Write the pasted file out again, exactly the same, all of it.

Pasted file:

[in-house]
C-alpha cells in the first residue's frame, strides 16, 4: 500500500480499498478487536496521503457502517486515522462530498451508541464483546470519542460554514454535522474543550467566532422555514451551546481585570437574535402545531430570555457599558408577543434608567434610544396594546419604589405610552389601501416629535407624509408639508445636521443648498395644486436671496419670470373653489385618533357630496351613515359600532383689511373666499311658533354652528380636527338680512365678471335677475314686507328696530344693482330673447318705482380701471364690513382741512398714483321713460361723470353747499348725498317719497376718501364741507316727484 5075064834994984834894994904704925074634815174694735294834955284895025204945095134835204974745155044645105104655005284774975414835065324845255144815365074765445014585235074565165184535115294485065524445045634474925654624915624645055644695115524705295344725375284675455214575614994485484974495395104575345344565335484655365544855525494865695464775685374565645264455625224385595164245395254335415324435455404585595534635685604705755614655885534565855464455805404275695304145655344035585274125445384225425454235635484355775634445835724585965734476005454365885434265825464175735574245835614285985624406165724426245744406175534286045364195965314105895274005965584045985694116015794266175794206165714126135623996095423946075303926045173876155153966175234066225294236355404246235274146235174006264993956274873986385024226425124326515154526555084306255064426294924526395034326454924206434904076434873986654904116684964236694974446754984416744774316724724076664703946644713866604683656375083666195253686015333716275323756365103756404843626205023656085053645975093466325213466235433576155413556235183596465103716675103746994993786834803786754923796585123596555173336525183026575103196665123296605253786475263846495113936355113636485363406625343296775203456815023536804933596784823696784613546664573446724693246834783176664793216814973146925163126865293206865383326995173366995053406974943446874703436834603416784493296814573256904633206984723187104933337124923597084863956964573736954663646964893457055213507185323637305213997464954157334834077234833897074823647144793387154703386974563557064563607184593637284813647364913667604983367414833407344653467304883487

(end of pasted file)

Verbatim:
[in-house]
C-alpha cells in the first residue's frame, strides 16, 4: 500500500480499498478487536496521503457502517486515522462530498451508541464483546470519542460554514454535522474543550467566532422555514451551546481585570437574535402545531430570555457599558408577543434608567434610544396594546419604589405610552389601501416629535407624509408639508445636521443648498395644486436671496419670470373653489385618533357630496351613515359600532383689511373666499311658533354652528380636527338680512365678471335677475314686507328696530344693482330673447318705482380701471364690513382741512398714483321713460361723470353747499348725498317719497376718501364741507316727484 5075064834994984834894994904704925074634815174694735294834955284895025204945095134835204974745155044645105104655005284774975414835065324845255144815365074765445014585235074565165184535115294485065524445045634474925654624915624645055644695115524705295344725375284675455214575614994485484974495395104575345344565335484655365544855525494865695464775685374565645264455625224385595164245395254335415324435455404585595534635685604705755614655885534565855464455805404275695304145655344035585274125445384225425454235635484355775634445835724585965734476005454365885434265825464175735574245835614285985624406165724426245744406175534286045364195965314105895274005965584045985694116015794266175794206165714126135623996095423946075303926045173876155153966175234066225294236355404246235274146235174006264993956274873986385024226425124326515154526555084306255064426294924526395034326454924206434904076434873986654904116684964236694974446754984416744774316724724076664703946644713866604683656375083666195253686015333716275323756365103756404843626205023656085053645975093466325213466235433576155413556235183596465103716675103746994993786834803786754923796585123596555173336525183026575103196665123296605253786475263846495113936355113636485363406625343296775203456815023536804933596784823696784613546664573446724693246834783176664793216814973146925163126865293206865383326995173366995053406974943446874703436834603416784493296814573256904633206984723187104933337124923597084863956964573736954663646964893457055213507185323637305213997464954157334834077234833897074823647144793387154703386974563557064563607184593637284813647364913667604983367414833407344653467304883487